Given his previous experience and training, you’d think Tim Lawton already had what it took to start his own company. He led hundreds of Army Rangers in Iraq and Afghanistan, earned an MBA from MIT, and worked as a banker at Barclays and UBS. But he’s glad he prepared even more. Lawton went through a ten-week boot camp for startup candidates, the Veteran Entrepreneurship Training Program at the NYU Tandon School of Engineering. “While those experiences are great and they’ve certainly helped me in my journey, there is nothing else like the experience of starting a company from scratch,” Lawton told The Bridge. “There are so many unknowns and hidden obstacles.”
Lawton spoke of his entrepreneurial journey this week at the ribbon-cutting for the Veterans Future Lab, a technology start-up hub to provide mentoring and support for U.S. military vets in the early stages of launching their own companies. Supported by the Empire State Development Corp. and the Barclays banking company, the new lab will provide dedicated space and equipment for the veterans in Industry City in Sunset Park. The new-business incubator, the first of its kind, joins a fleet of related facilities operated by NYU Tandon, including the Urban Future Lab, the Digital Future Lab and the Data Future Lab.
About one-third of recent veterans have hopes of starting a business, yet only about 5% have actually done so in recent years. The new lab aims to give them the additional tools and the training they need to launch businesses. “It’s our responsibility to ensure that the brave men and women who put their lives on the line to protect our freedom receive the support they need to be successful when they return from the front lines,” stated Lieutenant Governor Kathy Hochul, who attended the lab’s opening.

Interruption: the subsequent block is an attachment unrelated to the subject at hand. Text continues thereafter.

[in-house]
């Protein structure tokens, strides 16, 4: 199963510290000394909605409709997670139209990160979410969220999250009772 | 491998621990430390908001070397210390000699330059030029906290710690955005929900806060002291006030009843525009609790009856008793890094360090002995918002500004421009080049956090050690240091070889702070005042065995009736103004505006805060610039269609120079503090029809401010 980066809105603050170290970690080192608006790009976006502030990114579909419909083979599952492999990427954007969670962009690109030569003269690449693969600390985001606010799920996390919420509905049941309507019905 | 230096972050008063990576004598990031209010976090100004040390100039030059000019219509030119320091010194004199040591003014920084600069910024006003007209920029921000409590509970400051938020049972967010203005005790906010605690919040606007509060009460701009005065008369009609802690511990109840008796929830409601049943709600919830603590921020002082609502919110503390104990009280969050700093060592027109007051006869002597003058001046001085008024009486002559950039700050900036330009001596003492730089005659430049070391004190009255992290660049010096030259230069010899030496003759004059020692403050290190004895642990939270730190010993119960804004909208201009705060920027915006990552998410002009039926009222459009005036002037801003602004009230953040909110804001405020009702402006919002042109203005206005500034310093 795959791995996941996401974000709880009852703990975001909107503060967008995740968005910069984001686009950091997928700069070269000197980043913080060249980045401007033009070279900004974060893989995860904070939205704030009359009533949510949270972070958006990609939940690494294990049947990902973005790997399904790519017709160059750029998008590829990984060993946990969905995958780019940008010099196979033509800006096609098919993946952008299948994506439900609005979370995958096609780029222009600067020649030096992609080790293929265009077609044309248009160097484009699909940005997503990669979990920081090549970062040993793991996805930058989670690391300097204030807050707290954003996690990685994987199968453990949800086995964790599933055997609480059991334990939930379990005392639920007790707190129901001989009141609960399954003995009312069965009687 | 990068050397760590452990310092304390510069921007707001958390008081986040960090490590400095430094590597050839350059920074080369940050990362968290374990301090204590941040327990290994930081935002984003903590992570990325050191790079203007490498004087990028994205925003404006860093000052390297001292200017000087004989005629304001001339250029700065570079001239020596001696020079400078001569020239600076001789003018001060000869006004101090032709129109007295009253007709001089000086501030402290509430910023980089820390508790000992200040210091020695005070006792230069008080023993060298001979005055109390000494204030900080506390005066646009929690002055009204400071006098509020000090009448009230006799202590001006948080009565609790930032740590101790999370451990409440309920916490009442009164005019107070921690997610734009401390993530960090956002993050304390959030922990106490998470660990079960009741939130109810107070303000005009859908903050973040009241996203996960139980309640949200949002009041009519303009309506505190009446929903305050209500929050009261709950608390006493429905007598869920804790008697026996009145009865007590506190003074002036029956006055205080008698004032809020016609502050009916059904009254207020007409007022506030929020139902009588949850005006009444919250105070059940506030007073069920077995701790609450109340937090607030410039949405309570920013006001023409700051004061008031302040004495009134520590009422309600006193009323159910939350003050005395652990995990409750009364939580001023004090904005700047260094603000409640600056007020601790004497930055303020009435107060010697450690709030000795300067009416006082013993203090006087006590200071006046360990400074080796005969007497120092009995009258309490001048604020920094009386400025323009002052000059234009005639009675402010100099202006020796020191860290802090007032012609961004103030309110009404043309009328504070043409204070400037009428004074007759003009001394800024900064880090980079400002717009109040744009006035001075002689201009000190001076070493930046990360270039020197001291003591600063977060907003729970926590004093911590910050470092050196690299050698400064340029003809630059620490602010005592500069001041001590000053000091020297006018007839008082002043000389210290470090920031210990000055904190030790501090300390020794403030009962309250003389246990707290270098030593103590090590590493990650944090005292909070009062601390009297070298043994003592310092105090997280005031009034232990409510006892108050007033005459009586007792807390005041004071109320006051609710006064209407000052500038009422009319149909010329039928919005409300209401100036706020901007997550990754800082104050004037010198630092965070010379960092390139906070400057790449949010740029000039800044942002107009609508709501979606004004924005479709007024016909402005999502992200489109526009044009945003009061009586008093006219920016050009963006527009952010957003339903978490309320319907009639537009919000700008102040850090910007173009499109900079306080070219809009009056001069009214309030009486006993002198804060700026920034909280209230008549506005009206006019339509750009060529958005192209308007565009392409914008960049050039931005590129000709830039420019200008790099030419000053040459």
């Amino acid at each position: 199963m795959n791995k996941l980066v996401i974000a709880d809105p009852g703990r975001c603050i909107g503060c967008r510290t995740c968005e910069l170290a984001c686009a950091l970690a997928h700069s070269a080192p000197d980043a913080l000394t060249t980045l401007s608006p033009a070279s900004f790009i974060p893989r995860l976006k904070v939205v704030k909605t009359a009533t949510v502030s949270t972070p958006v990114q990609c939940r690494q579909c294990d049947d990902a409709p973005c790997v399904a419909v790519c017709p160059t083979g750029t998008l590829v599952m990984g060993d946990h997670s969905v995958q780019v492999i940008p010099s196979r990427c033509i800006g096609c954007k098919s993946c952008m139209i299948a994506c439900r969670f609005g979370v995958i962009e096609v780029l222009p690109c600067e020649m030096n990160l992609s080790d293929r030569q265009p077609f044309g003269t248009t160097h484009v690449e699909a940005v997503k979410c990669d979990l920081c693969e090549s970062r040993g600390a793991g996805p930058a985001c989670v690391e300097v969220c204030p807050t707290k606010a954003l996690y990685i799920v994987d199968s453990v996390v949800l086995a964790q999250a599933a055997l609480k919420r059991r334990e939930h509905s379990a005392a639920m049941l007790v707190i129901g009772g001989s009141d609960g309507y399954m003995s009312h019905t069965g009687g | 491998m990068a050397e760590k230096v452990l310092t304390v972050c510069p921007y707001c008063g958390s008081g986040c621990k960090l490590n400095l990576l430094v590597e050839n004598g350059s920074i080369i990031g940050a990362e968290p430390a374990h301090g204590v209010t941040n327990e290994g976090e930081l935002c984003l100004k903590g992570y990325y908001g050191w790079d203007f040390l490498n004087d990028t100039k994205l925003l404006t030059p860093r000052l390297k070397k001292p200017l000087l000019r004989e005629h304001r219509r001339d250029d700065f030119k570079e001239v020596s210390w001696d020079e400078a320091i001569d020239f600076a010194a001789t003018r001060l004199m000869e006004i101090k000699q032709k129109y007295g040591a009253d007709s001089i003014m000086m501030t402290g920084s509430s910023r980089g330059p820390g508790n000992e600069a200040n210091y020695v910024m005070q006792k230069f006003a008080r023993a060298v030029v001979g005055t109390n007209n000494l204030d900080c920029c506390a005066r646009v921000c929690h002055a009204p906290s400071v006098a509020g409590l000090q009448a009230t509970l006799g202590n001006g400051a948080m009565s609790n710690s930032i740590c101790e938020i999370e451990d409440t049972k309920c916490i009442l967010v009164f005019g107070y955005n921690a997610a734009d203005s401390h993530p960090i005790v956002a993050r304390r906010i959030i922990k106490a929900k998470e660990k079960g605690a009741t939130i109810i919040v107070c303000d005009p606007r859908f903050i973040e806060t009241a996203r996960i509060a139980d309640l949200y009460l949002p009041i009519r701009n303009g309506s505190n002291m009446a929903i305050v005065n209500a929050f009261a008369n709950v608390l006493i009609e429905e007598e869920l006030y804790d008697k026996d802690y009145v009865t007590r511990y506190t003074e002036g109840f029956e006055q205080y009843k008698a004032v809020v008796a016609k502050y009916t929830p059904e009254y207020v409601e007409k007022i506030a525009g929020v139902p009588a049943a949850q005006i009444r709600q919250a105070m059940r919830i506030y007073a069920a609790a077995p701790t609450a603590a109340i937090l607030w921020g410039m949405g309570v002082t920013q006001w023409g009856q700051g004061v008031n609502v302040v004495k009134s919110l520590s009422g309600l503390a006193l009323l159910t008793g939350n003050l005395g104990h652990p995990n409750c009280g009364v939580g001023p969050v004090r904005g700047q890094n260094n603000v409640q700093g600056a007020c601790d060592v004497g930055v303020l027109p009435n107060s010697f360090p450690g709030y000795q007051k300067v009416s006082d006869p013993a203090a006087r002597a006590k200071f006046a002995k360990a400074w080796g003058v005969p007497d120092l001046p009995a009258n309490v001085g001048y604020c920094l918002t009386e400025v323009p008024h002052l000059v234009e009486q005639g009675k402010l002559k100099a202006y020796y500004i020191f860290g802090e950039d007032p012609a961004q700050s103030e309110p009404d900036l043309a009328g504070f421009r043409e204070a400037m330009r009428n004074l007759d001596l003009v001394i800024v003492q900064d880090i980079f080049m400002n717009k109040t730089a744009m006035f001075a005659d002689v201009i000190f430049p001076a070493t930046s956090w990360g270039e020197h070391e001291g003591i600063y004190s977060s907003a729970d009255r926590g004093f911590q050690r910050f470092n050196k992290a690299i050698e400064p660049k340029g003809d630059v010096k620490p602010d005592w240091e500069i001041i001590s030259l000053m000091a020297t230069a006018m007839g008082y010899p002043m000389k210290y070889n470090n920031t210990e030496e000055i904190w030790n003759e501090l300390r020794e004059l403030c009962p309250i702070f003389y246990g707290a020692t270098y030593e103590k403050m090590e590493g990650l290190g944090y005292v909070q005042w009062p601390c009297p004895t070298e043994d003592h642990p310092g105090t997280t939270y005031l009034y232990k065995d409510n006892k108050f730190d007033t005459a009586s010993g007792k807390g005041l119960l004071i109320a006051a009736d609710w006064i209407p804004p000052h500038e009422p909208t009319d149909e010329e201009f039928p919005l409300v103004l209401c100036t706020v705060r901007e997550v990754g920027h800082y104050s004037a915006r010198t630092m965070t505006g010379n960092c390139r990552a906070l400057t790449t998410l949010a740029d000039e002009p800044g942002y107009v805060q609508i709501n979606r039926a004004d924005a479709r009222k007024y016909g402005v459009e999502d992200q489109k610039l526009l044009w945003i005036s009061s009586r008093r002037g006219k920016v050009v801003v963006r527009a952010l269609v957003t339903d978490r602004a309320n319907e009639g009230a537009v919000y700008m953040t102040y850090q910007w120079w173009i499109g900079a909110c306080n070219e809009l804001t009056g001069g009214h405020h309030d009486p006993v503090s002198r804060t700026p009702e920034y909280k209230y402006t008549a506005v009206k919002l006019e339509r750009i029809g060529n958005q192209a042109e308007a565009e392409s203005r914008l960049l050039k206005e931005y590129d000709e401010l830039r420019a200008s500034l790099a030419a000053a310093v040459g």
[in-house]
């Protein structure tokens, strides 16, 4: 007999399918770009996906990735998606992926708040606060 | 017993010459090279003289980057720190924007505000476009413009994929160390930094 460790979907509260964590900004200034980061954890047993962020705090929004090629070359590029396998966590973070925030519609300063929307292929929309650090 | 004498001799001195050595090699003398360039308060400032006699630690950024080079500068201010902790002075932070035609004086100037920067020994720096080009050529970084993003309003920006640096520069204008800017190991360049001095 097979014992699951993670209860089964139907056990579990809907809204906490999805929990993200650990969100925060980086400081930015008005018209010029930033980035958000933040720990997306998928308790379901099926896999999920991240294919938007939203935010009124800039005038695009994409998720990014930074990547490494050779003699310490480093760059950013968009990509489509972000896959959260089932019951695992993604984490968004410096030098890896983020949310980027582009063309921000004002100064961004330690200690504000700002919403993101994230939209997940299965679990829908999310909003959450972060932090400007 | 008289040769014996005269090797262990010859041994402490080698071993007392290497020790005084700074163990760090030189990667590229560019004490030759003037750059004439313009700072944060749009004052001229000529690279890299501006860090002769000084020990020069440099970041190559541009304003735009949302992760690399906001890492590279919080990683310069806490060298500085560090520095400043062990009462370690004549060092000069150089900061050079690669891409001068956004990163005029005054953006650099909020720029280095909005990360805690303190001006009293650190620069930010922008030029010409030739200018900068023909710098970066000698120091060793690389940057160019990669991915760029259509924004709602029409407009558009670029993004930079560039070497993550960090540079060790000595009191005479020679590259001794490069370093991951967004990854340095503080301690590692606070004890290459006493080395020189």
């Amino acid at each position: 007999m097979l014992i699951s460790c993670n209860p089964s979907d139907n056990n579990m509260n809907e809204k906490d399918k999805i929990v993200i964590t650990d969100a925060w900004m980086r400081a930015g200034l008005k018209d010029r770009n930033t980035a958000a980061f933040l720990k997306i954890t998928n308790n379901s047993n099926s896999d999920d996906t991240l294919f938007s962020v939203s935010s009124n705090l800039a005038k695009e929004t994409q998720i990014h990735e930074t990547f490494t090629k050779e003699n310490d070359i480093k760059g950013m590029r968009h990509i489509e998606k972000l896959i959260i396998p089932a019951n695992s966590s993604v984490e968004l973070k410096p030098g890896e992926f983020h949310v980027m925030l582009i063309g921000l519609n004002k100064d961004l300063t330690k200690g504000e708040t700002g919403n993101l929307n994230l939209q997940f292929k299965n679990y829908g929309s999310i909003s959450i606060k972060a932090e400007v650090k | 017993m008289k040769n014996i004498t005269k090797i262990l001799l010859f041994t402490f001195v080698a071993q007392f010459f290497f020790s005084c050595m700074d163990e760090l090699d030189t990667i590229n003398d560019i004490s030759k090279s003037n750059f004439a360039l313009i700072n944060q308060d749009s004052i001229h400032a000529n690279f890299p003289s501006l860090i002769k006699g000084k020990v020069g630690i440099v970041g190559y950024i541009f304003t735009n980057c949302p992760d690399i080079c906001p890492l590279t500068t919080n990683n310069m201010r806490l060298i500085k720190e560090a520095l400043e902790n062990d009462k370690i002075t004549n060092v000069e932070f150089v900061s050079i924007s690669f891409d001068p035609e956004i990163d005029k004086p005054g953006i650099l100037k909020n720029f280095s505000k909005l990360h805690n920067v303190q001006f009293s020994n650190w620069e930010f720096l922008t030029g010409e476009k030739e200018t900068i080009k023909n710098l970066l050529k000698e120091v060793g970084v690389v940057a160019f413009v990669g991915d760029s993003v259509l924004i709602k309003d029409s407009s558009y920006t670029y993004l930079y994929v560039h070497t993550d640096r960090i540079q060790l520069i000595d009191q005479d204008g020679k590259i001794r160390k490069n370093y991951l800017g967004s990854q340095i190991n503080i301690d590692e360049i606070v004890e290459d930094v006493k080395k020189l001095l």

In Lawton’s case, the NYU program helped him and his co-founder Naira Musallam as they launched Frontier7, a company that provides market research using artificial intelligence and the latest thinking in consumer psychology. “The program at NYU helped my co-founder and I navigate some of those early-stage challenges, guided us in our thinking, and opened us up to a much-needed network of people and resources,” he said.
The new lab will be run with a personal touch, its organizers say. Craig Wilson, the general manager of the Digital Future Lab, will also play an active role in running the veterans lab. “We want to know what they’re good at and what they’re not good at, so it’s very tailored and very individualized,” said Wilson. “We do regular check-ins with them. And those check-ins will vary based on the person.”
The new lab will have hardware as well. “They have access to this space with a milling machine, a laser etcher, a larger and smaller 3D printer,” said Wilson. Course fees, books, and pre-approved startup expenses are all covered by the program. The new center has put out a call for applications and will probably admit about 12 startup companies in the next round, he said. Veterans can also apply to a scholarship program called A Bridge to NYU Tandon, in which students with non-engineering degrees can earn masters degrees in a tech-related field.
“Historically, veterans have shown an immense entrepreneurial spirit, founding a wide range of successful startups,” said Katepalli Sreenivasan, Tandon’s dean, in a statement. “The Veterans Future Lab was conceived as a way to foster that spirit and encourage veterans to combine technology with skills learned while serving in the military. I look forward to seeing what these exceptional men and women will create. Our experience so far as been amazingly positive.”